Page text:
Lawsuit Against Israeli Crypto Entrepreneur Moshe Hegog Fails in US Court

A Washington state-based judge threw out the lawsuit after the plaintiff failed to make a case.

AccessTimeIconJan 27, 2021 at 12:11 p.m. UTC
Updated Sep 14, 2021 at 11:01 a.m. UTC
Consensus 2023 Logo
Join the most important conversation in crypto and Web3 taking place in Austin, Texas, April 26-28.
Consensus 2023 Logo
Join the most important conversation in crypto and Web3 taking place in Austin, Texas, April 26-28.

Israeli businessman Moshe Hegog was victorious in court last Friday when a U.S. judge dismissed a case brought by an investor who bought tokens for his predictions platform Stox.

Hogeg and STX Technologies (Stox) were sued in late 2019 by Seattle-based investor Sean Snyder, who had bought STX tokens on the platform to make predictions but later sold them at a loss of nearly $500,000.

Snyder had alleged in his complaint that he had bought the tokens based on statements by the defendants and that they were responsible for his losses. The suit accused Hogeg and Stox of fraud, making misleading claims and breach of contract.

However, Snyder failed to bring a case that backed up his allegations to the satisfaction of the Washington Western District Court at Tacoma. The plaintiff's proposed second amended complaint "fails to identify the 'time, place and substance' of the alleged fraudulent or misleading assertions that are the basis for his claims," wrote District Judge Robert J. Bryan in his motion to dismiss. "It contains vague assertions and conclusory statements of law. It is not sufficient."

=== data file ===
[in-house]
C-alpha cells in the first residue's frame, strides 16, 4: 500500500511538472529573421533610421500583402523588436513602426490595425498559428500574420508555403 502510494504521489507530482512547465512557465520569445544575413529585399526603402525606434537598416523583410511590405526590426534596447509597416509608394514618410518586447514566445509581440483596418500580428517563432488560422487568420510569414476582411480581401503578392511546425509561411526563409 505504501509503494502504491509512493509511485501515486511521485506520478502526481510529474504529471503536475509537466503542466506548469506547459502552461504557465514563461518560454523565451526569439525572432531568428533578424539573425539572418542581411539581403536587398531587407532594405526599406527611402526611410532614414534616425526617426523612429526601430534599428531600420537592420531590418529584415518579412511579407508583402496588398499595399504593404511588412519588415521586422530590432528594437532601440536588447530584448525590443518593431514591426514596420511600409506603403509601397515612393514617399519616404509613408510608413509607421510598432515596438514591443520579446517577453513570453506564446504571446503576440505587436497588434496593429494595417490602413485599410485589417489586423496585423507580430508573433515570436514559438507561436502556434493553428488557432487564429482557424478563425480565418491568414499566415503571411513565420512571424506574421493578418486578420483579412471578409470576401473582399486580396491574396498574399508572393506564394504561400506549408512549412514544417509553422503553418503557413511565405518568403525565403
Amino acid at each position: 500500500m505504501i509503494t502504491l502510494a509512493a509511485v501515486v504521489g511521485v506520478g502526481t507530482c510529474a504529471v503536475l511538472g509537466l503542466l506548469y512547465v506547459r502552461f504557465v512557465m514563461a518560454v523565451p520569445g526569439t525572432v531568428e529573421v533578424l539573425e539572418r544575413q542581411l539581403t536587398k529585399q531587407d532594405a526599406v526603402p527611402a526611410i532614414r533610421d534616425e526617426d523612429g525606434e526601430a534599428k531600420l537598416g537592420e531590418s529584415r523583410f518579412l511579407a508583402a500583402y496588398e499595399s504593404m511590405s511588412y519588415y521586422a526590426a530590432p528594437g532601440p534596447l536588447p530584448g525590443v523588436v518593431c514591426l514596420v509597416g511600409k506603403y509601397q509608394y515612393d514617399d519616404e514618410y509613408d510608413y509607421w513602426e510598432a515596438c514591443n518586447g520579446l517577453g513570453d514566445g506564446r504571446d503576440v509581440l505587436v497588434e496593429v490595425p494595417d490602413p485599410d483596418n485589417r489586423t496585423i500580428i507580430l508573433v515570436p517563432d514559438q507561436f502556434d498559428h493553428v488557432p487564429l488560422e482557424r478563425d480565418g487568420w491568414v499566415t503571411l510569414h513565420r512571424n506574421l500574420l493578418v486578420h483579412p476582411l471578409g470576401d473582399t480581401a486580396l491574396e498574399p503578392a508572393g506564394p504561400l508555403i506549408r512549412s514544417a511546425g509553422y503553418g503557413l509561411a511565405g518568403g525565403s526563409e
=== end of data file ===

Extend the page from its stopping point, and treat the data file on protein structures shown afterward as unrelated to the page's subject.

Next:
The proposed amended complaint also undermined Snyder's own case because it said he had bought the STX tokens from a third party, not from the defendants. As such, his claim to file a further complaint was denied as "futile."

The case has now been dismissed, with Judge Bryan saying: "The Plaintiff has now been given three opportunities to file a complaint that states a claim on which relief could be granted. He has once again failed. It has become 'clear that the deficiencies of the complaint could not be cured by amendment.'"

In early 2019, Hegog and Stox were also facing a lawsuit in Tel Aviv from a Chinese investor who alleged Hogeg had misappropriated some of the crypto millions invested in the firm. He was later given two months to settle the dispute.

Hegog is CEO of the blockchain smartphone startup Sirin Labs, which also faced a lawsuit last summer over allegedly unpaid bills for the "Finney" phone's manufacturing.

Read more about


Please note that our privacy policy, terms of use, cookies, and do not sell my personal information has been updated.

The leader in news and information on cryptocurrency, digital assets and the future of money, CoinDesk is a media outlet that strives for the highest journalistic standards and abides by a strict set of editorial policies. CoinDesk is an independent operating subsidiary of Digital Currency Group, which invests in cryptocurrencies and blockchain startups. As part of their compensation, certain CoinDesk employees, including editorial employees, may receive exposure to DCG equity in the form of stock appreciation rights, which vest over a multi-year period. CoinDesk journalists are not allowed to purchase stock outright in DCG.

Learn more about Consensus 2023, CoinDesk’s longest-running and most influential event that brings together all sides of crypto, blockchain and Web3. Head to to register and buy your pass now.